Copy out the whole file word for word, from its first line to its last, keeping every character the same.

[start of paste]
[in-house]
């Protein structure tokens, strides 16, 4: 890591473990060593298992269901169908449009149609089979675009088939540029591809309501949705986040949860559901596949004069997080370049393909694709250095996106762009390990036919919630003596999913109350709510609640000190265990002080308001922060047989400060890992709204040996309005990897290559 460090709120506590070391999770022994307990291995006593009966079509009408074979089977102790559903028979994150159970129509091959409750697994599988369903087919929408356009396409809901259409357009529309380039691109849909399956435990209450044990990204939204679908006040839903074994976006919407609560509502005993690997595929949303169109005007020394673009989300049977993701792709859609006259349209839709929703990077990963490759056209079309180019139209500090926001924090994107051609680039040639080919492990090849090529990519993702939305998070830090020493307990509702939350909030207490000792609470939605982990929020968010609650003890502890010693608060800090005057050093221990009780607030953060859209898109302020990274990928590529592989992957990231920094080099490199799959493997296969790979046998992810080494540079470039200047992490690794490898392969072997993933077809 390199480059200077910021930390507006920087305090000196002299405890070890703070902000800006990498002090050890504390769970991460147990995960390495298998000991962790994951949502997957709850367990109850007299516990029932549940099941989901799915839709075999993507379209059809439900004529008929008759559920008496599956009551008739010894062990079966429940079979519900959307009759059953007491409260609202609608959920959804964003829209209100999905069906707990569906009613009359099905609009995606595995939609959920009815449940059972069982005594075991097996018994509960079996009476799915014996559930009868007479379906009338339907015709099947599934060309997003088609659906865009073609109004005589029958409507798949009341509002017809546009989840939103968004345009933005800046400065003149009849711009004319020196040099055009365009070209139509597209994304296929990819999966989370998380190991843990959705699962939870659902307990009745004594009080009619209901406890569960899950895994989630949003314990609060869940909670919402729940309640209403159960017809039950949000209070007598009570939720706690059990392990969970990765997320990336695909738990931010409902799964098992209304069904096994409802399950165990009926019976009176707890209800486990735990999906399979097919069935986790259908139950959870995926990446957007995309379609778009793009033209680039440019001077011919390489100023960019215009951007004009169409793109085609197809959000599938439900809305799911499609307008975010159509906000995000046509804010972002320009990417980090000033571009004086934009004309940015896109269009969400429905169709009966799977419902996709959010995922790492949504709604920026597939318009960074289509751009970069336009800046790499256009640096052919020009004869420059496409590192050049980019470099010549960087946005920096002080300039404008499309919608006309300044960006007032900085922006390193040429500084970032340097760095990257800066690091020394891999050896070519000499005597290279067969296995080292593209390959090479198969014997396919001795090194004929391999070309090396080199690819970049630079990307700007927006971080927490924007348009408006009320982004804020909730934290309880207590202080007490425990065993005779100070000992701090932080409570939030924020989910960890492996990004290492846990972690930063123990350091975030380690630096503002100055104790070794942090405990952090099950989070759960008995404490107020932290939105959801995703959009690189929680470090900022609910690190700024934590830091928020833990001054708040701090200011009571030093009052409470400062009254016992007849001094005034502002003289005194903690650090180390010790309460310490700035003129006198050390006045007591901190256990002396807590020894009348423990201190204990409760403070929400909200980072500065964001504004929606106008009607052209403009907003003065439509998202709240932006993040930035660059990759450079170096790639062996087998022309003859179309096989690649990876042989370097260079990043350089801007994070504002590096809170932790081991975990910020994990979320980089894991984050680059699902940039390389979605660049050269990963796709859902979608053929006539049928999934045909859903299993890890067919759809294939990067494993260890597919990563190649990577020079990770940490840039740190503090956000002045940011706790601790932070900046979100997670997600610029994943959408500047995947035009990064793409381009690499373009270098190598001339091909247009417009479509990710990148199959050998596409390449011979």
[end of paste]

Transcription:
[in-house]
């Protein structure tokens, strides 16, 4: 890591473990060593298992269901169908449009149609089979675009088939540029591809309501949705986040949860559901596949004069997080370049393909694709250095996106762009390990036919919630003596999913109350709510609640000190265990002080308001922060047989400060890992709204040996309005990897290559 460090709120506590070391999770022994307990291995006593009966079509009408074979089977102790559903028979994150159970129509091959409750697994599988369903087919929408356009396409809901259409357009529309380039691109849909399956435990209450044990990204939204679908006040839903074994976006919407609560509502005993690997595929949303169109005007020394673009989300049977993701792709859609006259349209839709929703990077990963490759056209079309180019139209500090926001924090994107051609680039040639080919492990090849090529990519993702939305998070830090020493307990509702939350909030207490000792609470939605982990929020968010609650003890502890010693608060800090005057050093221990009780607030953060859209898109302020990274990928590529592989992957990231920094080099490199799959493997296969790979046998992810080494540079470039200047992490690794490898392969072997993933077809 390199480059200077910021930390507006920087305090000196002299405890070890703070902000800006990498002090050890504390769970991460147990995960390495298998000991962790994951949502997957709850367990109850007299516990029932549940099941989901799915839709075999993507379209059809439900004529008929008759559920008496599956009551008739010894062990079966429940079979519900959307009759059953007491409260609202609608959920959804964003829209209100999905069906707990569906009613009359099905609009995606595995939609959920009815449940059972069982005594075991097996018994509960079996009476799915014996559930009868007479379906009338339907015709099947599934060309997003088609659906865009073609109004005589029958409507798949009341509002017809546009989840939103968004345009933005800046400065003149009849711009004319020196040099055009365009070209139509597209994304296929990819999966989370998380190991843990959705699962939870659902307990009745004594009080009619209901406890569960899950895994989630949003314990609060869940909670919402729940309640209403159960017809039950949000209070007598009570939720706690059990392990969970990765997320990336695909738990931010409902799964098992209304069904096994409802399950165990009926019976009176707890209800486990735990999906399979097919069935986790259908139950959870995926990446957007995309379609778009793009033209680039440019001077011919390489100023960019215009951007004009169409793109085609197809959000599938439900809305799911499609307008975010159509906000995000046509804010972002320009990417980090000033571009004086934009004309940015896109269009969400429905169709009966799977419902996709959010995922790492949504709604920026597939318009960074289509751009970069336009800046790499256009640096052919020009004869420059496409590192050049980019470099010549960087946005920096002080300039404008499309919608006309300044960006007032900085922006390193040429500084970032340097760095990257800066690091020394891999050896070519000499005597290279067969296995080292593209390959090479198969014997396919001795090194004929391999070309090396080199690819970049630079990307700007927006971080927490924007348009408006009320982004804020909730934290309880207590202080007490425990065993005779100070000992701090932080409570939030924020989910960890492996990004290492846990972690930063123990350091975030380690630096503002100055104790070794942090405990952090099950989070759960008995404490107020932290939105959801995703959009690189929680470090900022609910690190700024934590830091928020833990001054708040701090200011009571030093009052409470400062009254016992007849001094005034502002003289005194903690650090180390010790309460310490700035003129006198050390006045007591901190256990002396807590020894009348423990201190204990409760403070929400909200980072500065964001504004929606106008009607052209403009907003003065439509998202709240932006993040930035660059990759450079170096790639062996087998022309003859179309096989690649990876042989370097260079990043350089801007994070504002590096809170932790081991975990910020994990979320980089894991984050680059699902940039390389979605660049050269990963796709859902979608053929006539049928999934045909859903299993890890067919759809294939990067494993260890597919990563190649990577020079990770940490840039740190503090956000002045940011706790601790932070900046979100997670997600610029994943959408500047995947035009990064793409381009690499373009270098190598001339091909247009417009479509990710990148199959050998596409390449011979």